The European Central Bank (ECB) published a working paper exploring the popularity of Bitcoin in emerging economies. It found speculation impacts cryptocurrency prices worldwide. However, in emerging economies, the instability of the local fiat currency is an additional driver of demand. Despite the price volatility, Bitcoin may be viewed as a store of value by those holding unstable local currencies.
Fluctuating advanced economy currencies did not impact cryptocurrency activity. For example, during the period the Australian Dollar, British Pound and Japanese Yen were relatively unstable, but didn’t impact crypto demand.
The research also found that Bitcoin is used for payment transactions in some emerging economies. That’s particularly true for cross border payments where economies have capital controls or for receiving remittances at a lower cost. Our own cursory analysis below indicates remittances could be a major factor.
Additionally, the research found a correlation in payment usage in countries that have underdeveloped traditional finance systems. Plus countries with younger, less risk averse populations also use Bitcoin more.
Rather than basing conclusions on anecdotal evidence, it looked at transactions against Bitcoin in local currencies. It used off-chain data from popular P2P exchanges rather than cryptocurrency exchanges which are more likely to have wash trades.
The IMF previously expressed concerns regarding the potential of cryptocurrency to impact economies with volatile countries and as a means to circumvent controls. In 2019, 90% of IMF member countries had capital controls.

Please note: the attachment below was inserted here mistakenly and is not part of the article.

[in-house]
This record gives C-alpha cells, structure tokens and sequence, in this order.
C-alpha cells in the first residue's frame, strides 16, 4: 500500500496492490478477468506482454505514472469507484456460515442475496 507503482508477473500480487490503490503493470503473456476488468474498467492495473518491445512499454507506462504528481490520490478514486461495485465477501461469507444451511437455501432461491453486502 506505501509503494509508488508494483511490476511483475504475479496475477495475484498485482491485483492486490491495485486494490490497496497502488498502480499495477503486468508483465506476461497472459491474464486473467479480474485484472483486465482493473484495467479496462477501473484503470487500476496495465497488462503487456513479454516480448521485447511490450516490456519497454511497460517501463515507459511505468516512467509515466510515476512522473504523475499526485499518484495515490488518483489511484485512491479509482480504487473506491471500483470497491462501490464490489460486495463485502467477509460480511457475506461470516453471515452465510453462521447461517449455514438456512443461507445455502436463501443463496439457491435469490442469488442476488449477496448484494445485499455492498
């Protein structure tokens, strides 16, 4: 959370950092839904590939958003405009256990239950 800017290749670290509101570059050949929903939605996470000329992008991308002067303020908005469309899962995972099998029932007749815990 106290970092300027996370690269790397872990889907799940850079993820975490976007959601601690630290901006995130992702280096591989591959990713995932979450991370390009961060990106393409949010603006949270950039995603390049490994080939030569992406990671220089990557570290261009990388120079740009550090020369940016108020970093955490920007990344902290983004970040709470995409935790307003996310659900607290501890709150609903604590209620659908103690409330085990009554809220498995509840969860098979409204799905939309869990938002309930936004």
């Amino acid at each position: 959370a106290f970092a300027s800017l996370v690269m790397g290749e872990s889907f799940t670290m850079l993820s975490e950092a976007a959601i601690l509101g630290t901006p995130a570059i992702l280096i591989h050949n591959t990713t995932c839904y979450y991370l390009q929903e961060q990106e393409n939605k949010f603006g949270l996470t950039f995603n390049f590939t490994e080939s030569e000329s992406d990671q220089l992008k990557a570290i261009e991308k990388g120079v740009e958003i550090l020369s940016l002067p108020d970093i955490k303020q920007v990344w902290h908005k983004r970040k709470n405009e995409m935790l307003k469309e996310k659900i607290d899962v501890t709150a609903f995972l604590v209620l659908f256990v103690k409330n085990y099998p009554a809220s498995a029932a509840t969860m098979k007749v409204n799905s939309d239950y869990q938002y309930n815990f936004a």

“Our findings clearly point to potential financial stability risks in EMDEs with low levels of financial development and unstable fiat currencies,” the ECB report concludes. It notes that the price volatility of Bitcoin could discourage some, but stablecoins based on reserve currencies might become more widely used.
A crossover with remittances?
Given two of the key drivers are unstable currencies and the need for cross border remittances, in our view, it is worthwhile determining which is a bigger influence. That’s because the G20 is trying to address remittance costs, whereas volatile currencies are a far trickier issue.
A quick (admittedly cursory) analysis indicates that remittances could be a major factor. Four of the top eight economies with the most inbound remittances are in the top ten for crypto. Regarding local fiat currency instability, only one of the top ten most volatile jurisdictions appears on the list. However, if you look further down the list, several others are big crypto users.
Chainalysis ranked countries in terms of cryptocurrency adoption. The top ten are:
According to World Bank research, these are the top eight countries for inbound remittances:
Below is data on fiat currency volatility from the ECB report:
The ECB research’s findings were particularly during and post COVID, when migrant workers may have been stuck offshore.
Mexico has both a volatile currency and considerable inbound remittances. Yet it only ranks in 16th spot on the Chainalysis list. There are two potential explanations. Firstly, crypto is banned, similar to 11th-ranked China. Secondly, while Mexico is not considered dollarized, the U.S. dollar is widely used, so there is an alternative store of value and medium of exchange.